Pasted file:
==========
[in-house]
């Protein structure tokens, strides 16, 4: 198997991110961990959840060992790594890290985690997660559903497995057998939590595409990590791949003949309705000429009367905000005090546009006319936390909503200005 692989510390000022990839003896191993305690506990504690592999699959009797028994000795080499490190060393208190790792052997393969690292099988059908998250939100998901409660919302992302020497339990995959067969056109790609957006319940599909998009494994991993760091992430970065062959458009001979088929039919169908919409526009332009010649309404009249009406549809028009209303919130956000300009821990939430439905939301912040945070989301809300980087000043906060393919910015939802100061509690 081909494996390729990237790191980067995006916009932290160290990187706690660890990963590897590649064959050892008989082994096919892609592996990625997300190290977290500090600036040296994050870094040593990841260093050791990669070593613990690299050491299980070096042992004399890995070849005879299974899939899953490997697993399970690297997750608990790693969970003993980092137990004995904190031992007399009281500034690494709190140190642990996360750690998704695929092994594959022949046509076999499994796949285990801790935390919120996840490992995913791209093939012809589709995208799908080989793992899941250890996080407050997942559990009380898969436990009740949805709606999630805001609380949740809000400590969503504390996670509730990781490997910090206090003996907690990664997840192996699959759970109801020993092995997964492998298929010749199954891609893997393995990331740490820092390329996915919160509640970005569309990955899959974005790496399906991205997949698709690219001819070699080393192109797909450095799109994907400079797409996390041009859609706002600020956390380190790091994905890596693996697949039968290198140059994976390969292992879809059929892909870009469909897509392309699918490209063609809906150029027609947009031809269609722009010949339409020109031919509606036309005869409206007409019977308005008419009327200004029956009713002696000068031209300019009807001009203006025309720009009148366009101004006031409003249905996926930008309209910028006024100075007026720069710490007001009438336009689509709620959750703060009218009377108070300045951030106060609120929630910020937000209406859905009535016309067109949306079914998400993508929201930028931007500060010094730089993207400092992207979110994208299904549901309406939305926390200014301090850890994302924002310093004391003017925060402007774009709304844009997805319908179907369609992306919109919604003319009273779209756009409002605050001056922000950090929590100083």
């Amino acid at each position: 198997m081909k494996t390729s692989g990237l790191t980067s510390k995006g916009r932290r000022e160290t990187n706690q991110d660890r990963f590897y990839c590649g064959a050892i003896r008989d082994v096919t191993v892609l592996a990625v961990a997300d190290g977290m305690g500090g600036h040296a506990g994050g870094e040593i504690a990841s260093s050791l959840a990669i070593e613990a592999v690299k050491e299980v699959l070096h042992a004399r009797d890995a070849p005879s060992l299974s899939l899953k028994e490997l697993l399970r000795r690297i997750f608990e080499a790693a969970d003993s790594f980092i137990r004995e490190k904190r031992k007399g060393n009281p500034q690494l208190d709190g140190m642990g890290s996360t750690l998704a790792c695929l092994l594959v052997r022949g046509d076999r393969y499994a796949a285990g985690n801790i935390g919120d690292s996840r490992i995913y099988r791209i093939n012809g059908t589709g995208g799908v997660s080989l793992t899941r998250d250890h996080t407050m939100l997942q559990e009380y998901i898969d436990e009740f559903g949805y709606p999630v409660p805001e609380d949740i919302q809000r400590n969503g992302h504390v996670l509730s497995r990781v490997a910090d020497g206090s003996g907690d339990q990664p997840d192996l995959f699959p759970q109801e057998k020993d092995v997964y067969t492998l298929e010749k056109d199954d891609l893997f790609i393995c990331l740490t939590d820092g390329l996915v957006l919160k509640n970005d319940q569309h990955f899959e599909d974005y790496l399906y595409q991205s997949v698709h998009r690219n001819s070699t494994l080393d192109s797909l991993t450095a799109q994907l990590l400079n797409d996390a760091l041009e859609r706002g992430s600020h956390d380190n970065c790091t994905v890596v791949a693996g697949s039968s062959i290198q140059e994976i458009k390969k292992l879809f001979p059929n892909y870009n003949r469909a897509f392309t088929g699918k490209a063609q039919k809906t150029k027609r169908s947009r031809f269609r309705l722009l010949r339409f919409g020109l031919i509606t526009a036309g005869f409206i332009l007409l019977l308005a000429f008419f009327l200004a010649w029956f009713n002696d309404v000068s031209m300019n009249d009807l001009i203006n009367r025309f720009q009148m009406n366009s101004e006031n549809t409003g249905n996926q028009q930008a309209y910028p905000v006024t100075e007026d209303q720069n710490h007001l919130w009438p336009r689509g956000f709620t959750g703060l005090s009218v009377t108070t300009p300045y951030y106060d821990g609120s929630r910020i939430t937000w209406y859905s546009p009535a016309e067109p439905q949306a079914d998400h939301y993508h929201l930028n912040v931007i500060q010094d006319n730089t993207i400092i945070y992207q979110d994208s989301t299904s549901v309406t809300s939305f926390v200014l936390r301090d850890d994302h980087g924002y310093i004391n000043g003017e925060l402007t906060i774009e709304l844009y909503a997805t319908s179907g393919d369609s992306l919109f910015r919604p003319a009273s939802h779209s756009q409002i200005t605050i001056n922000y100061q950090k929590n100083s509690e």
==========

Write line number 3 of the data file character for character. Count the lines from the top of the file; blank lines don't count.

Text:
């Amino acid at each position: 198997m081909k494996t390729s692989g990237l790191t980067s510390k995006g916009r932290r000022e160290t990187n706690q991110d660890r990963f590897y990839c590649g064959a050892i003896r008989d082994v096919t191993v892609l592996a990625v961990a997300d190290g977290m305690g500090g600036h040296a506990g994050g870094e040593i504690a990841s260093s050791l959840a990669i070593e613990a592999v690299k050491e299980v699959l070096h042992a004399r009797d890995a070849p005879s060992l299974s899939l899953k028994e490997l697993l399970r000795r690297i997750f608990e080499a790693a969970d003993s790594f980092i137990r004995e490190k904190r031992k007399g060393n009281p500034q690494l208190d709190g140190m642990g890290s996360t750690l998704a790792c695929l092994l594959v052997r022949g046509d076999r393969y499994a796949a285990g985690n801790i935390g919120d690292s996840r490992i995913y099988r791209i093939n012809g059908t589709g995208g799908v997660s080989l793992t899941r998250d250890h996080t407050m939100l997942q559990e009380y998901i898969d436990e009740f559903g949805y709606p999630v409660p805001e609380d949740i919302q809000r400590n969503g992302h504390v996670l509730s497995r990781v490997a910090d020497g206090s003996g907690d339990q990664p997840d192996l995959f699959p759970q109801e057998k020993d092995v997964y067969t492998l298929e010749k056109d199954d891609l893997f790609i393995c990331l740490t939590d820092g390329l996915v957006l919160k509640n970005d319940q569309h990955f899959e599909d974005y790496l399906y595409q991205s997949v698709h998009r690219n001819s070699t494994l080393d192109s797909l991993t450095a799109q994907l990590l400079n797409d996390a760091l041009e859609r706002g992430s600020h956390d380190n970065c790091t994905v890596v791949a693996g697949s039968s062959i290198q140059e994976i458009k390969k292992l879809f001979p059929n892909y870009n003949r469909a897509f392309t088929g699918k490209a063609q039919k809906t150029k027609r169908s947009r031809f269609r309705l722009l010949r339409f919409g020109l031919i509606t526009a036309g005869f409206i332009l007409l019977l308005a000429f008419f009327l200004a010649w029956f009713n002696d309404v000068s031209m300019n009249d009807l001009i203006n009367r025309f720009q009148m009406n366009s101004e006031n549809t409003g249905n996926q028009q930008a309209y910028p905000v006024t100075e007026d209303q720069n710490h007001l919130w009438p336009r689509g956000f709620t959750g703060l005090s009218v009377t108070t300009p300045y951030y106060d821990g609120s929630r910020i939430t937000w209406y859905s546009p009535a016309e067109p439905q949306a079914d998400h939301y993508h929201l930028n912040v931007i500060q010094d006319n730089t993207i400092i945070y992207q979110d994208s989301t299904s549901v309406t809300s939305f926390v200014l936390r301090d850890d994302h980087g924002y310093i004391n000043g003017e925060l402007t906060i774009e709304l844009y909503a997805t319908s179907g393919d369609s992306l919109f910015r919604p003319a009273s939802h779209s756009q409002i200005t605050i001056n922000y100061q950090k929590n100083s509690e």